Another former student Union leader comrade Tata Mbinglo from Nkambe constituency corroborated comrade Ngono when he declared "We the youths are positivists. Let's hold each other's hand and walk through this gate to our destination. That which God has shown to us. It takes some time but we must get there as activists, politicians, scholars, civil society, youths, as SCNC, as religious organizations; one thing is certain we are getting there as a people! Each night before we go to bed, let's reflect on this, on where we started; it was Faith that brought us to this point, it is faith that will take us there". Comrade Tata has embodied all components of the Cameroon society to seek a new Cameroon. These are the new breed Cameroonians I am looking for in my quest to see a new Cameroon; people who cknowledge the problems of our people and are prepared to get involve in honest and sincere solutions.
      That said, personally I think the best form of Government that could address Cameroon political landscape is a federated state  with federal parliaments, independent structures, greater autonomy to both Cameroons to manage their affairs. It could be a two-state or ten- state solution transforming the regions to states or better still it could be the four- state solution as proposed by the SDF. Whatever form we want, all major actors must sit on the drawing board to map a new road for Cameroon. Let us not forget this as youths and most especially those of Anglophone extraction. We should always have in mind where we are coming from and what type of Cameroon we want to leave for our Children.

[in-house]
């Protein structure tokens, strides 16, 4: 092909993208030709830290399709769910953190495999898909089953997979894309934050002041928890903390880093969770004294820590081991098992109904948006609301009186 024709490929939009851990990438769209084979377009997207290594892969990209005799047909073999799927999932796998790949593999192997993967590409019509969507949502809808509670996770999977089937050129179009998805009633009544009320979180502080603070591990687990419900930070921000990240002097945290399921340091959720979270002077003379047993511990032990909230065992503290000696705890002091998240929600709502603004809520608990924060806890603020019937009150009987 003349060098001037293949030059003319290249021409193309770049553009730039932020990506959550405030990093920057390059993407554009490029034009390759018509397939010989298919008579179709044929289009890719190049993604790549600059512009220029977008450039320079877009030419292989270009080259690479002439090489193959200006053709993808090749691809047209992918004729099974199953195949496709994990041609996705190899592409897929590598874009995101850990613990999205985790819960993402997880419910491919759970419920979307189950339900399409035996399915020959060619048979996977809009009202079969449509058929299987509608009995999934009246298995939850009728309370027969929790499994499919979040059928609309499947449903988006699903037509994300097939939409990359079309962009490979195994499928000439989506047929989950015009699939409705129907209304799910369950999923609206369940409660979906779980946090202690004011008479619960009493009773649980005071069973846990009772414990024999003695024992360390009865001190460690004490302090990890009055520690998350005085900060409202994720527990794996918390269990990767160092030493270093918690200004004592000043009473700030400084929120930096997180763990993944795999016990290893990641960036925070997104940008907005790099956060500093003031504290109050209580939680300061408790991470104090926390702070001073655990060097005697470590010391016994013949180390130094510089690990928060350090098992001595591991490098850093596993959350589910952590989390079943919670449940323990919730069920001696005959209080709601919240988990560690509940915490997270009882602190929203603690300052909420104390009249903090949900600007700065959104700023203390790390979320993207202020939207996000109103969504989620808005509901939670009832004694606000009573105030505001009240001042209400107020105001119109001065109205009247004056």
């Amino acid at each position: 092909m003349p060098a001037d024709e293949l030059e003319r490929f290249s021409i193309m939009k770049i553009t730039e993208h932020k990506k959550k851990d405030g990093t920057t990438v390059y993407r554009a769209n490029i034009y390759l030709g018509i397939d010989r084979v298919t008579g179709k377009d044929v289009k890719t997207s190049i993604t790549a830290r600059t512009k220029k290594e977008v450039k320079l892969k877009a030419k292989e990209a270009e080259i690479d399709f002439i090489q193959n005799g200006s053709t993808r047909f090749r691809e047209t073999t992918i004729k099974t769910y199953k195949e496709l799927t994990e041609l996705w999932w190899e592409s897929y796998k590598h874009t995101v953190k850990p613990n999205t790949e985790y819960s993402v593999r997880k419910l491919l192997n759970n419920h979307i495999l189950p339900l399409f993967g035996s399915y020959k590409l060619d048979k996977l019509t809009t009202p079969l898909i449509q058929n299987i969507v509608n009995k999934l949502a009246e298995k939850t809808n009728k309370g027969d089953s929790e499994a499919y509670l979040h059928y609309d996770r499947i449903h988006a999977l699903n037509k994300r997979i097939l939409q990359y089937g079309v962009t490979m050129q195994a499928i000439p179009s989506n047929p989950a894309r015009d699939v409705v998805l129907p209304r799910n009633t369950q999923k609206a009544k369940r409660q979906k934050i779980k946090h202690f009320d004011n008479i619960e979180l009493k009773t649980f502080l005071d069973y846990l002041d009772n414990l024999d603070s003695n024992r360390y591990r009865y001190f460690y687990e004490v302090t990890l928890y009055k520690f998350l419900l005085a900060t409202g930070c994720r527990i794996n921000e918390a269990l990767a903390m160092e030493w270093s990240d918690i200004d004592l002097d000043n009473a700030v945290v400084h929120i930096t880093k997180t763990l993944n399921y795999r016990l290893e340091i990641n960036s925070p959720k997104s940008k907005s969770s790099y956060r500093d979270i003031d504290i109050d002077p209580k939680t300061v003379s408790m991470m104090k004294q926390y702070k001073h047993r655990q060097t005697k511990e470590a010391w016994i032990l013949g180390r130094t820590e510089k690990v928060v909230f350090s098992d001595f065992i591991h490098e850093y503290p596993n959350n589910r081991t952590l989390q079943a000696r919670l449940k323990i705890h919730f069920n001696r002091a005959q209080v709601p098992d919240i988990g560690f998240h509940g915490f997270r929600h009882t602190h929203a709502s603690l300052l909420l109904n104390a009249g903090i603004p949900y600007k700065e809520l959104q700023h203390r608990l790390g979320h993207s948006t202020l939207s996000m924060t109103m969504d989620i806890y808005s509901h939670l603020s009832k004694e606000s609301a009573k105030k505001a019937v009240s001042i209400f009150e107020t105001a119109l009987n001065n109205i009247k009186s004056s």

I recall  that sometime in 2008/2009 in one of my write ups I defined Cameroon bilingualism as "the ability to read and understand French, whether you read and understand English does not matter so far as you speak and understand French, the job is largely yours." Thus, in my quest for a new Cameroon I do not want my children to fight through marginalization to succeed, I do not want my children to speak a particular language to succeed as we have seen in the military, police, government offices, national team etc. I want my children to live in a society where peace and justice is seen to be done for both cultures wherein they will succeed not because they are seen to speak French or they come from a particular area but based on meritocracy they are seen to succeed. We cannot repeat the mistakes of the past.

*Bara Mark B is Cameroonian political Activist and freelance writer .He holds an M.Sc in Environmental Sanitation from the Faculty of Bio-science Engineering, University of Ghent, Belgium. Bara Mark is a former Student Union Leader UB and is currently the black student representative in the Faculty of Bio-science Engineering Council, University of Ghent.